Texas Southern University
Pavani Gonnabathula is a Ph.D. Candidate and TA at Texas Southern University from Environmental and Interdisciplinary Sciences Dept., Houston, Texas. She holds Master’s and Bachelor’s degree in Pharmacy from India. She served as a Lecturer in Pharmacy for two years at Govt. Polytechnic college, India. Based on her academia she decided to do PhD. which she felt as an extension of her research career. She works in Dr. Momoh Yakubu’s laboratory investigating the effects of emerging contaminants on biomolecules using animal models; and remediation application of green synthesized metal nanoparticles for removal of emerging contaminants in wastewater and drinking water.
Removal of Trace Levels Hormonal Compounds-Endocrine Disruptors From Water by Green Synthesized Acalypha indica Silver Nanoparticles
Pavani Gonnabathula, Momoh A. Yakubu, PR Rauta and Praveen Relangi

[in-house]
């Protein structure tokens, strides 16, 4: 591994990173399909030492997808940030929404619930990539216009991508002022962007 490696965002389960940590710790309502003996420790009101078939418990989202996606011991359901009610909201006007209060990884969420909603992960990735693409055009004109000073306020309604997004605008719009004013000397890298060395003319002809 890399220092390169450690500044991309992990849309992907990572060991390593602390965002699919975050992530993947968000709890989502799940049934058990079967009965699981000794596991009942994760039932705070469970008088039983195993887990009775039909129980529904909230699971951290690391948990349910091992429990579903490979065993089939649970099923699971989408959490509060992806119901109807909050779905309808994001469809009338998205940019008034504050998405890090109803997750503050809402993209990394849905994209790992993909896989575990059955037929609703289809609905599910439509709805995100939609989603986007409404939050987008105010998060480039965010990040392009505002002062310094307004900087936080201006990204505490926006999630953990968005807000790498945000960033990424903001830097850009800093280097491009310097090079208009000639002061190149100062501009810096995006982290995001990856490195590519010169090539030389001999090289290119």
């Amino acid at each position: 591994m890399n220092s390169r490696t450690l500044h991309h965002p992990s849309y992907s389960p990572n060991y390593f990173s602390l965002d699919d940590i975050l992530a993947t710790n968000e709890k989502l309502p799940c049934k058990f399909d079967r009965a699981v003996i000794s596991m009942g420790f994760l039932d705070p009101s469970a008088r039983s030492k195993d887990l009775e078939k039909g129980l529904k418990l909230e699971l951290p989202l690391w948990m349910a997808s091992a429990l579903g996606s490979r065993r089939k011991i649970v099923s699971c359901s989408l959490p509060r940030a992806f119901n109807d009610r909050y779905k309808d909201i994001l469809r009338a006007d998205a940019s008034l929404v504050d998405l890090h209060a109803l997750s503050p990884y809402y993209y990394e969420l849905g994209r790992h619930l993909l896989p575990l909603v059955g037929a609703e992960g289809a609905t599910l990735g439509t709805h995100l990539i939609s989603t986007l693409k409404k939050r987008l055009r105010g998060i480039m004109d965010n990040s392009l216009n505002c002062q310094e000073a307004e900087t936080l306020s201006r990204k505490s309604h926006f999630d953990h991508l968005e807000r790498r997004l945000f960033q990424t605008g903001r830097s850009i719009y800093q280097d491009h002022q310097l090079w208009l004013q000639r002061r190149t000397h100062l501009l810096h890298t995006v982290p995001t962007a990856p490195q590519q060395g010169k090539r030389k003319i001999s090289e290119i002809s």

Endocrine disrupting chemicals are natural hormones and can also be derived from plastics and pharmaceuticals. They have been found in trace amounts (ppt to ppb) in treated wastewater, and also have been detected in water samples – they are therefore difficult to remove. We have synthesized silver nanoparticles (AgNP’s) using Acalypha indica (AI) leaf extract; and use them to treat water samples spiked with hormones to determine efficiency of removal. Ag-herbal extract nanoparticles was synthesized by incubation of AI extract with AgNO3 at 800 C for 1 hour until the change of color from pale yellow to dark brown indicated the formation of colloidal silver nanoparticles. The synthesized AgNP’s were characterized by UV-Vis spectrophotometer, Zetasizer (ZS 90, Malvern, UK) for particle size and zeta potential of the AgNP’s. To investigate the effects of the AgNP’s on the removal of hormonal compounds from water, dH2O was spiked with 17-α ethynyl estradiol, β-Estradiol, Estrone, Diethylstilbestrol, 19-Norethindrone, and D-Norgestrol to the concentration of 1 and 5 ppm and to it AgNP’s (10 ppm) was added and agitated overnight. The effects of this incubation on the levels of the hormone removal was determined using HPLC UV-Vis (Dionex ultimate 3000). Our results indicated that the AgNP’s synthesized showed Absorption spectrum (absorbance peak) at about 400 nm, which confirmed the formation of AgNP’s. The average size and zeta potential analyzed by dynamic light scattering techniques (DLS) showed the sized to be 132.6 nm and the Zeta potential as -ve 13.6 mV suggesting higher stability of AgNP’s. Treatment of water samples with AgNP’s of AI at 10 ppm concentration by conventional incubation method resulted in changes in the peak areas (Peak area directly proportional to the amount present) on the chromatograph from HPLC analysis. Among the selected hormonal compounds, there is a huge reduction of peak areas in the 1 ppm and 5 ppm Diethylstilbestrol (Rt =10.6) by 36.68% and 15.46%; D-Norgestrol (Rt = 11.6) by 7.97% and 27.95%; 19-Norethindrone (Rt = 8.5) by 10.17% and 0.64%; respectively. There was peak reduction observed for 5 ppm of 17-α ethynyl estradiol (Rt = 8.6) by 2.33%, 1 ppm β-Estradiol (Rt= 7.6) by 10.35 % and Estrone (Rt= 9.4) by 6.47 %. These results indicate that we successfully synthesized AgNP-conjugated to herbal plant extract of AI with characteristics consistent with synthesis of nanoparticles. We also successfully demonstrated the ability of the synthesized nanoparticle conjugated herbal extract to remove trace level of hormonal compounds from water. This is a novel effort that need further investigation for broader application in water treatment processes to remove contaminants and in environmental bioremediation.